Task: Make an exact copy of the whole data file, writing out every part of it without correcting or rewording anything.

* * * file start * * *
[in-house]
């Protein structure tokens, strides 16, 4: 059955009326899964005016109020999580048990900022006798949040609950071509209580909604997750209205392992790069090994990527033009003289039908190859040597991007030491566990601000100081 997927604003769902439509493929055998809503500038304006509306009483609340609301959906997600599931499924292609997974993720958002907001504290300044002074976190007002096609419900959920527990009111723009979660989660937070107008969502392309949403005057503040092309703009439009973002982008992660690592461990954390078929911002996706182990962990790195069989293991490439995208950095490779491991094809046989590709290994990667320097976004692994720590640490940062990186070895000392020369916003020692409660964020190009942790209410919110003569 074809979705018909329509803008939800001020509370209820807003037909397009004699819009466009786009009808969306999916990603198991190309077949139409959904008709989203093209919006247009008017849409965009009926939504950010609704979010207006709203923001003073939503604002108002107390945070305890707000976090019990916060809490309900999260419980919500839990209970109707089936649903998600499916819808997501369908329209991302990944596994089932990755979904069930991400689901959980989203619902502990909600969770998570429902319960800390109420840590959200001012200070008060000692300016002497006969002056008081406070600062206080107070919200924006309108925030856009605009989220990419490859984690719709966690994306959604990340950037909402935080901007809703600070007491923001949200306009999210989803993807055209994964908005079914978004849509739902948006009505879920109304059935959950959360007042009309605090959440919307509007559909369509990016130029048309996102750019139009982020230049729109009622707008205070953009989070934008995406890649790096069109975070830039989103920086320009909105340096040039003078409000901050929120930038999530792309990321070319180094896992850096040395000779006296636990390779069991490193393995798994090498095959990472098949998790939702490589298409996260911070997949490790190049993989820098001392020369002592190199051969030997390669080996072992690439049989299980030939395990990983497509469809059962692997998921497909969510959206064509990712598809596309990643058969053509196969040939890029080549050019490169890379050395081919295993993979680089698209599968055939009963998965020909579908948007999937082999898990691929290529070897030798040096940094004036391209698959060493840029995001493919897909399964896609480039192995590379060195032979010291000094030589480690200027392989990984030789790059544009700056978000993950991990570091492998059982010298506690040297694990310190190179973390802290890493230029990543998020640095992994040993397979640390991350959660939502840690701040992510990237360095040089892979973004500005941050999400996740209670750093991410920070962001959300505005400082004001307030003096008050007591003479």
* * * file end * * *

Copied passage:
[in-house]
């Protein structure tokens, strides 16, 4: 059955009326899964005016109020999580048990900022006798949040609950071509209580909604997750209205392992790069090994990527033009003289039908190859040597991007030491566990601000100081 997927604003769902439509493929055998809503500038304006509306009483609340609301959906997600599931499924292609997974993720958002907001504290300044002074976190007002096609419900959920527990009111723009979660989660937070107008969502392309949403005057503040092309703009439009973002982008992660690592461990954390078929911002996706182990962990790195069989293991490439995208950095490779491991094809046989590709290994990667320097976004692994720590640490940062990186070895000392020369916003020692409660964020190009942790209410919110003569 074809979705018909329509803008939800001020509370209820807003037909397009004699819009466009786009009808969306999916990603198991190309077949139409959904008709989203093209919006247009008017849409965009009926939504950010609704979010207006709203923001003073939503604002108002107390945070305890707000976090019990916060809490309900999260419980919500839990209970109707089936649903998600499916819808997501369908329209991302990944596994089932990755979904069930991400689901959980989203619902502990909600969770998570429902319960800390109420840590959200001012200070008060000692300016002497006969002056008081406070600062206080107070919200924006309108925030856009605009989220990419490859984690719709966690994306959604990340950037909402935080901007809703600070007491923001949200306009999210989803993807055209994964908005079914978004849509739902948006009505879920109304059935959950959360007042009309605090959440919307509007559909369509990016130029048309996102750019139009982020230049729109009622707008205070953009989070934008995406890649790096069109975070830039989103920086320009909105340096040039003078409000901050929120930038999530792309990321070319180094896992850096040395000779006296636990390779069991490193393995798994090498095959990472098949998790939702490589298409996260911070997949490790190049993989820098001392020369002592190199051969030997390669080996072992690439049989299980030939395990990983497509469809059962692997998921497909969510959206064509990712598809596309990643058969053509196969040939890029080549050019490169890379050395081919295993993979680089698209599968055939009963998965020909579908948007999937082999898990691929290529070897030798040096940094004036391209698959060493840029995001493919897909399964896609480039192995590379060195032979010291000094030589480690200027392989990984030789790059544009700056978000993950991990570091492998059982010298506690040297694990310190190179973390802290890493230029990543998020640095992994040993397979640390991350959660939502840690701040992510990237360095040089892979973004500005941050999400996740209670750093991410920070962001959300505005400082004001307030003096008050007591003479």